The Great Apple Butter Experiment: Part 1

Monday, August 27, 2012

Ingredients and Preparation

A while back one of my girlfriends asked me about apple butter.  She shared the same frustration so many of us have with supermarket foods: the store options all contained High Fructose Corn Syrup.

I felt naked, y'all. Because while I do have significant square footage designated to canning equipment and supplies - and I may lose my redneck license for admitting this - I'd never actually made apple butter

But I'm game for anything in the kitchen, so we quickly decided to conduct the experiment together. Which turned into making it a great big thing with half a dozen girlfriends, which turned into a comic opera of planning and procurement. Not that any of us minded. Countless people asked for the recipe at the time (and since - can't believe it's been 3 years).  The catch was that we experimented with multiple versions across multiple batches, so it took a while for us to taste them all and decide which version we preferred.

Now that we've finally eaten our way through all 94 jars and I put this year's apple picking on my calendar, my thoughts turned to the pile of apple butter post-it notes stashed in my recipe binder.

(Yes, I said 94. Jars of apple butter. Because the crazy people who live in my head believe anything worth doing is worth way the fuck overdoing.)


After painstakingly reviewing dozens of recipes on the interwebz, carefully choosing our ingredients and making 9 variant batches, this is the recipe we settled on:

Honey Apple Butter

This is the 100 pounds of apples that made our first 94 jars.

10 lbs apples1,2; peeled, cored and sliced3
3 cups apple cider4
1 1/4 cup honey5
2 tsp cinnamon6
1/2 tsp allspice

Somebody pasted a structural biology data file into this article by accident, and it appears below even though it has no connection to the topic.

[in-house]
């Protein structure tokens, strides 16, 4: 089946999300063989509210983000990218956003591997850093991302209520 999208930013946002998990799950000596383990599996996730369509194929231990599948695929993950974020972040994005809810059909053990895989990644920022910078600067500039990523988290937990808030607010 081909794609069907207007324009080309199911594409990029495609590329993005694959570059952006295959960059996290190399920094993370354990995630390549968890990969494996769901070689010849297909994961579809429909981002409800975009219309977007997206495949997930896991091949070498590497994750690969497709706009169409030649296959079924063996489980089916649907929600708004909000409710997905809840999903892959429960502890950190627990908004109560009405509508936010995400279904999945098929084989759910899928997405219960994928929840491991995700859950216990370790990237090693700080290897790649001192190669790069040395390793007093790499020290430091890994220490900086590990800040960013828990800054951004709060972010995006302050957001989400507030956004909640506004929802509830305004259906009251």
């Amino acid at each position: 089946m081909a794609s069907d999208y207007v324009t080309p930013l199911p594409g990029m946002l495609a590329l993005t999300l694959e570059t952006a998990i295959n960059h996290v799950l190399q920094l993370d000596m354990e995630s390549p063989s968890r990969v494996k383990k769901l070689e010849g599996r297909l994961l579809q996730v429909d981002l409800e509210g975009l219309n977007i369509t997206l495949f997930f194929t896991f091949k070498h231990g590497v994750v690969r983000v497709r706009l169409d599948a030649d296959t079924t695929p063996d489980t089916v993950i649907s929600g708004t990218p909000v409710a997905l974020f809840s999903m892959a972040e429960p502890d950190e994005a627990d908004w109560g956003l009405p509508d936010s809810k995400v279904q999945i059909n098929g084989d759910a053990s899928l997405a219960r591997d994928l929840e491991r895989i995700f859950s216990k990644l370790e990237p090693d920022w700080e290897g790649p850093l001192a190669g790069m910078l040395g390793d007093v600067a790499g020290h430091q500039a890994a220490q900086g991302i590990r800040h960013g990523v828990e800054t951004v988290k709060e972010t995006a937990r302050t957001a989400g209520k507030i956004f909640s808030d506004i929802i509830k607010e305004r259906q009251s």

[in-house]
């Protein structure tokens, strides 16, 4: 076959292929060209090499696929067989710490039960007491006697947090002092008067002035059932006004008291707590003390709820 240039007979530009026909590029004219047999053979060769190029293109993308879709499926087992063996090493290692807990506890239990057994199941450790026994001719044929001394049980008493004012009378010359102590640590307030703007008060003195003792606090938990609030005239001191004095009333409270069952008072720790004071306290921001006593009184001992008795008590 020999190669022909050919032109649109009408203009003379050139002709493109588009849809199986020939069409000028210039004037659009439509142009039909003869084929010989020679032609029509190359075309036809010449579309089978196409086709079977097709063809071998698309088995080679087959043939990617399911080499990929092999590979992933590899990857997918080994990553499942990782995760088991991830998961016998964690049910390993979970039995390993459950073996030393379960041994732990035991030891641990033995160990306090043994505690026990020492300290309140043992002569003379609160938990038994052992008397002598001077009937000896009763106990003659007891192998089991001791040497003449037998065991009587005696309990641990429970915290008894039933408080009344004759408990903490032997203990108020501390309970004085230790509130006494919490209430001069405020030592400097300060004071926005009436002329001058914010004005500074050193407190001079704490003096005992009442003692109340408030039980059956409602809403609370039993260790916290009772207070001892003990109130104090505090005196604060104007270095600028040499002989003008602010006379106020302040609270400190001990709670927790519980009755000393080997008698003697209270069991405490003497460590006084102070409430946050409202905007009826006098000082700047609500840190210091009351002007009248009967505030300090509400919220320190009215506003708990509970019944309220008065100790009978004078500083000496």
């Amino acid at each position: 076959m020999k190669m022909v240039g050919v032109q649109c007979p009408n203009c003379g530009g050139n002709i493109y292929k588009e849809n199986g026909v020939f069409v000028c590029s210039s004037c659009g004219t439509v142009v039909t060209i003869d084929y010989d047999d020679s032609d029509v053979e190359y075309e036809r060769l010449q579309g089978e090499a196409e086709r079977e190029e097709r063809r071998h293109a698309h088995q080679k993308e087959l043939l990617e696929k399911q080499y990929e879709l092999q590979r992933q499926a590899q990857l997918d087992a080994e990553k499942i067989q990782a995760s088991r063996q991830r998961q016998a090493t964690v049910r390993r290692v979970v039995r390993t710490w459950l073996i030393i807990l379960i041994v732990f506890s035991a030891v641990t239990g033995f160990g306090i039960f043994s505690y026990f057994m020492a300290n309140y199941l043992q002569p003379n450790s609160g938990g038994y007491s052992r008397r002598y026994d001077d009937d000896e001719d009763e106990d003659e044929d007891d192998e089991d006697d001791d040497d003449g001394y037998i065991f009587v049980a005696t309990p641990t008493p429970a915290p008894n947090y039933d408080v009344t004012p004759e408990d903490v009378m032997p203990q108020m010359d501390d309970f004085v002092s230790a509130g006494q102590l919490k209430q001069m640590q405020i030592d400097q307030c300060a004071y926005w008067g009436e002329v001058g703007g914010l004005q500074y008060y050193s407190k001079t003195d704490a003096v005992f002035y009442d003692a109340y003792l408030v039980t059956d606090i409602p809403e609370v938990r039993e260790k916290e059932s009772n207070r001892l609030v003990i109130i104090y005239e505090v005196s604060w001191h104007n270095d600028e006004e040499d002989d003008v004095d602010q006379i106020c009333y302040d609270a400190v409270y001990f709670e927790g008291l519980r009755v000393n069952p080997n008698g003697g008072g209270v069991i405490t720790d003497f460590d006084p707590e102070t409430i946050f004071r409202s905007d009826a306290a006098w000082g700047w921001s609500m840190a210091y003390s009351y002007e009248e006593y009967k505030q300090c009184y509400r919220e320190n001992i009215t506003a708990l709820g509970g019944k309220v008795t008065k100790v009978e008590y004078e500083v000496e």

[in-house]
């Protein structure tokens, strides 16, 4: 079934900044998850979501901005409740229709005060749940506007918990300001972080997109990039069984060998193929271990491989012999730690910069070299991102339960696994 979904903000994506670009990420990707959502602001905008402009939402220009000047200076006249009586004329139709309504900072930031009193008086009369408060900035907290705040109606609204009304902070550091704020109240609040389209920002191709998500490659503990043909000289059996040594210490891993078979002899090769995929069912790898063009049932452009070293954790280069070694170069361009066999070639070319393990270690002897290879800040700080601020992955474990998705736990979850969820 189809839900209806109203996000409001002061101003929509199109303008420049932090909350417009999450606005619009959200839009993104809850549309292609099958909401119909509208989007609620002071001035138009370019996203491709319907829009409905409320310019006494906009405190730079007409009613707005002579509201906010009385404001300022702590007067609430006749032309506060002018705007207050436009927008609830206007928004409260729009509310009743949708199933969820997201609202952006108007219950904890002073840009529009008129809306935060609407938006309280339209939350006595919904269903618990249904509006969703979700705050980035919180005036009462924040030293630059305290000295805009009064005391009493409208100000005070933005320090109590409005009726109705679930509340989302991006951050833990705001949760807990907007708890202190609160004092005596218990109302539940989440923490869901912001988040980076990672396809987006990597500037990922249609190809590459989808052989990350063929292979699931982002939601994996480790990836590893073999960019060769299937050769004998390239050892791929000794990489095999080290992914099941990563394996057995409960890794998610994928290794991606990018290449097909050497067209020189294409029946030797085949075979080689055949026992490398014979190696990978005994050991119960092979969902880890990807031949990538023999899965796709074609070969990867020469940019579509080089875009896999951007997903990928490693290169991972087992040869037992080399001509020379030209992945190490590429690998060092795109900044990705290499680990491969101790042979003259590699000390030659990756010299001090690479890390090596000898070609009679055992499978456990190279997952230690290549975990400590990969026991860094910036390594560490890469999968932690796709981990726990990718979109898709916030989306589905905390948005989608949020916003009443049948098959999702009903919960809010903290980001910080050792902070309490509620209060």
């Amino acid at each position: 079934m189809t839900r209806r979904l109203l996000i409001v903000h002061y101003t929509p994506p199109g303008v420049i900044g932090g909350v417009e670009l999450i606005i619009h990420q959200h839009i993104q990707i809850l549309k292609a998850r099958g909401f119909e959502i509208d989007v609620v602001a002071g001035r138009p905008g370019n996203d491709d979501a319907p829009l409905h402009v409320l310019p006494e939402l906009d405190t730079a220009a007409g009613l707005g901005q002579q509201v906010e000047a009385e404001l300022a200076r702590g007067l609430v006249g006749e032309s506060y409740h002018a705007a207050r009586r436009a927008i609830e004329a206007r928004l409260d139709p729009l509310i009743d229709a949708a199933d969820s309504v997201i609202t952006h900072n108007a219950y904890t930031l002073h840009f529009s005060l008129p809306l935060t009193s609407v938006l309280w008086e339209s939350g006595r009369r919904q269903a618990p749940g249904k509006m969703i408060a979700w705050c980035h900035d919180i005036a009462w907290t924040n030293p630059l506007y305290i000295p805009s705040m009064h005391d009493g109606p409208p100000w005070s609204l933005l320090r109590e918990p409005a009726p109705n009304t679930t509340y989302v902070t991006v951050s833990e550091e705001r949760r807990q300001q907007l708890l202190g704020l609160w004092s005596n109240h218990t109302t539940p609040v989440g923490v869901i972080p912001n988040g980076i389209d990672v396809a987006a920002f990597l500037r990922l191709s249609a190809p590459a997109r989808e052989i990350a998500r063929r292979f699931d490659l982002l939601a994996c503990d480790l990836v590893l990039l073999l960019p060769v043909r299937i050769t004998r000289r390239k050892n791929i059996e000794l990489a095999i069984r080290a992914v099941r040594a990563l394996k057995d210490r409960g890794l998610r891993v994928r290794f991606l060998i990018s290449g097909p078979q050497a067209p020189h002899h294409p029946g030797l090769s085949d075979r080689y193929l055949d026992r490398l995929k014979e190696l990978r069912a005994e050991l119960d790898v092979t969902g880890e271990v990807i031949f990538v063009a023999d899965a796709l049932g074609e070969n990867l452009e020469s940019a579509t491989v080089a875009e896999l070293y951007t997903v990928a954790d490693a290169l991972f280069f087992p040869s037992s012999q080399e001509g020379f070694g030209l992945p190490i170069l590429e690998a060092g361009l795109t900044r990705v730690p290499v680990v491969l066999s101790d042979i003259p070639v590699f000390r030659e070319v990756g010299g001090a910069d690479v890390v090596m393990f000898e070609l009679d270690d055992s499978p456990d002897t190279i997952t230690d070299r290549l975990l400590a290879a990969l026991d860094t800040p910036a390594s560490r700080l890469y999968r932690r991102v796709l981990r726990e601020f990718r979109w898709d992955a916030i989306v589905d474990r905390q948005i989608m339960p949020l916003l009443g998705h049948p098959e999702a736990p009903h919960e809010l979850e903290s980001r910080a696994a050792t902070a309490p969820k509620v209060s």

1/4 tsp cloves
1/4 tsp fresh grated nutmeg7
pinch of kosher salt


(1) I recommend sourcing your apples like this. But if you don't have a small child to provide free labor, your local orchard and/or farm stand will be happy to sell you bulk apples.  Many will offer a steep discount for a bushel of bruised specimens, which is ideal for this application.

(2) To ensure a well rounded flavor profile, get several varieties of apples.  Most orchards post a chart of which apple varieties are best suited for which culinary applications.  Here's an example - but varieties vary by region, so check your local sources.

What 10 lbs of apples looks like
(3) You can manually peel, core and slice your apples if you don't plan to do this very often.  If you work with fresh apples on a regular basis, I strongly recommend getting a hand crank apple peeler/slicer. I got this model at my local Meijer for $15, and it was worth every penny.

(4) Fresh pressed apple cider is probably available from the same place you got your apples. If not, grocery stores usually have fresh apple cider on a seasonal basis. Check the refrigerated section. (If you're really lucky, you have a friend with a cider press... but that's a whole 'nother thing.)

 (5) Look around for an apiary - you'd be surprised how easy and affordable it is to find fresh, local honey.  The one near us charges by the pound - we just bring in our own mason jars and stick them under the tap.

(6) These spice quantities are based on apple butter of average (thick applesauce) consistency and is well spiced. If you prefer less bold flavor and/or plan to reduce to a very thick consistency, simply dial back on the honey and spice quantities.

(7) You wouldn't go to all this trouble and use canned nutmeg, would you?  I didn't think so. Not sure where to find the real stuff? I get it from the Atlantic Spice Company - it's a great price but enough to last a lifetime, so you may want to coordinate with friends.

Now that you've sourced all your ingredients, it's time to prep the apples.  This is another place where that free child labor comes in.  (But only with the relative safety of an apple machine for small kiddos, or if you're lucky enough to have ones old enough to trust with knife work.)

I never cease to be amazed how fast the "silly apple machine" works through 10 pounds of apples.  Even hampered  assisted by my awesomesauce sidekick, a total clutz like me can whip through each apple in under a minute.

Someday I hope to get my act together enough to make apple jelly from the peelings... but that's another episode.

No problem if the apple goes on the crank a little crooked and a few seeds get left behind - just clean it up a bit before you drop it in the pot.  I like to cut them in half just to facilitate the fruit breaking down, but it isn't really necessary.

Tune in next time when I actually tell you what to do with that giant pile of honey, spices and peeled apples...

The Great Apple Butter Experiment Part 2: Making and Storing

The Great Sensory Experiment: Apple Butter Hand Pies